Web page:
If it were me, I would phone HFH and find out exactly what is in the product.

--

Lorna  in Eastern  Ontario
2002
Check out FAQ : https://www.ecirhorse.org/FAQ.php


Re: Terrie and Dixie

terrieheining
 

Hi Maxine, no offence taken at all as I wasn't specific in my message. You can imagine my own surprise when they trimmed Dixie only 3 times in 2 months, knowing her full history, then advised they had nothing more to offer. That will be $4000..see ya later!!  The larger dose of Devils Claw has made a huge difference to her comfort level. I have her on 1.5 tblsp twice daily & she is also more interested in her surroundings and her food already, so thank you for that info.

--
Terrie H in Australia 2021
Case history: https://ecir.groups.io/g/CaseHistory/files/Terrie%20and%20Dixie
https://ecir.groups.io/g/CaseHistory/album?id=268416







Re: New member joined 2021

 
Edited

Hi Jane,
You will be receiving a formal welcome shortly but I can address your dosing question.  When I first began using pergolide with my horse, years ago, the vet told me he might be a little weird for a few days.  He was but I didn’t worry about it.  I’ve also seen slightly alarming veils where the horse appears dazed for a few days.  There is no way to know which one you’ll get so it’s less stressful to be prepared.  I would say that if he hasn’t shown any signs at three days, he wouldn’t mind your increasing it then.  If he’s a little spacey, wait until he normalizes a bit to increase.  There are occasions where people back off and begin increasing it more slowly.  You can also give him APF, an adaptogen which helps to alleviate the veil.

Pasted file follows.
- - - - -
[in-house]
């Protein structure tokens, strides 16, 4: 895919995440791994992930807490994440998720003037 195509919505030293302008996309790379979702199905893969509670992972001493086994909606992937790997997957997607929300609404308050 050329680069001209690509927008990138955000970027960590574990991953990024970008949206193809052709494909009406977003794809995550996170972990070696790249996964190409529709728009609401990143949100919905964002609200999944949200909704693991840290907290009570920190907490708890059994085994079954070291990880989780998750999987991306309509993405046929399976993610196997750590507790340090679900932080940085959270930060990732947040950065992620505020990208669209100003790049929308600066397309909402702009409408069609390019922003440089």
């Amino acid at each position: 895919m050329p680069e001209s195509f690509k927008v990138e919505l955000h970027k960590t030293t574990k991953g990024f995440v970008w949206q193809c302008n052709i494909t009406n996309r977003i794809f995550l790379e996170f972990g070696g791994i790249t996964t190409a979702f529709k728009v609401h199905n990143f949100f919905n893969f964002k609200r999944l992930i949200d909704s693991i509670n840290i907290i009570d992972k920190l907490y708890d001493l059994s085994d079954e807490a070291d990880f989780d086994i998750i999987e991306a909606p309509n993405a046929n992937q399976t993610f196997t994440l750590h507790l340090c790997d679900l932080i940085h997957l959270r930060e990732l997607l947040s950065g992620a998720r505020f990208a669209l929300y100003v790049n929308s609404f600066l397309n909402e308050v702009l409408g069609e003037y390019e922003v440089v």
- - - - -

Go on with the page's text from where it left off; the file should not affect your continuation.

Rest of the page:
--
Martha in Vermont
ECIR Group Primary Response
July 2012 
 
Logo (dec. 7/20/19), Tobit(EC) and Pumpkin, Handy and Silver (EC/IR)

Martha and Logo


 
 


New member joined 2021

Jane Hester